Forbes contributor Cedric Muhammad says neither the activists nor the corporations are going far enough.
“Neither the activists who fight the exploitation of incoming corporations nor those who raise the issue of our being ‘underserved’ go deep enough to the root of the problem,” said Mr. Muhammad. “They don’t advocate the independent pooling of financial resources which could provide investment to struggling small businesses, talented entrepreneurs and skilled professionals at home. The activists have to add a new dimension to their work of protest and that is offering solutions which bring the untapped capital and talent of each neighborhood together into productive business activity,” he added.
Whenever residents and activists identify a need, they should take inventory and even a census of those with skills and talents in the community that might be able to form a business to fulfill the need, added Mr. Muhammad. In his view, this would create a new relationship between residents, community banks, political leaders, small business owners, investors, the unemployed and underemployed. After that takes place, if it is determined that a need cannot be satisfied creatively and proactively from within, or that a non-resident can offer better quality, an outside corporation might be invited into the community, he argued.
Until such a comprehensive and strategic approach is used, these conflicts between businesses and community activists will continue, Mr. Muhammad said.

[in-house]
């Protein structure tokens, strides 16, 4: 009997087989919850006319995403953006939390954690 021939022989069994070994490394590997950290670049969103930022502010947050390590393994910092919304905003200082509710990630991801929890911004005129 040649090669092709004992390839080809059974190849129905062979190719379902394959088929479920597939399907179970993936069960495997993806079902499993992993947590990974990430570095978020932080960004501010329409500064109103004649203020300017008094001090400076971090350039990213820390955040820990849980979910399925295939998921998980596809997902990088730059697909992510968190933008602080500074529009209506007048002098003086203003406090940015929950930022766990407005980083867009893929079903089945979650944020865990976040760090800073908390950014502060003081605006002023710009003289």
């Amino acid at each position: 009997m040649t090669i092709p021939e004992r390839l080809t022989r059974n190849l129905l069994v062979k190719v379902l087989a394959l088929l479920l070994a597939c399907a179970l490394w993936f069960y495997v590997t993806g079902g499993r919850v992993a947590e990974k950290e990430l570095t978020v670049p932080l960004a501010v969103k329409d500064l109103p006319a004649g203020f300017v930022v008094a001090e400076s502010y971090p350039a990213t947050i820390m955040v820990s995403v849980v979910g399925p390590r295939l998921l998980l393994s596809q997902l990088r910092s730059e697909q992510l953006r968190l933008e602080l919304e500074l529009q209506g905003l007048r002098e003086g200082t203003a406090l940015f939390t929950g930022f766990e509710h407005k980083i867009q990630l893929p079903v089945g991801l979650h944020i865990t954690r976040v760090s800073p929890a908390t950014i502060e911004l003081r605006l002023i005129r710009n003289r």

Instead of calling for “jobs and justice” a more effective demand would be for “ownership and justice,” said the author of a book series titled “The Entrepreneurial Secret.”
When a community produces what it consumes and owns the businesses which provide employment, dollars circulate within the neighborhood and will find their way back to supportive institutions in the form of sales, wages, salaries, profits and investments making them independent, autonomous and more difficult to exploit. You would never hear a community like that described as “underserved.”
This is consistent with what Minister Louis Farrakhan outlined in his book “A Torchlight for America” when he wrote: “The challenge to America’s business community is to find ways to make the people owners of the businesses and property in their communities, as shareholders and under profit-sharing plans. This is what true economic justice looks like.”
Minister Farrakhan has long lamented the brain drain that occurs within the Black community, as well as the reluctance of those who have achieved professional success to invest in their own communities. He has also encouraged the learned and professional class within the Black community to use their knowledge and expertise for wealth production for their people and not simply to accrue wealth for themselves. This was a point he also emphasized during speaking engagements at many of the country’s historically Black colleges and universities. Many HBCU’s are suffering because those who matriculated there have not returned to support the institution financially.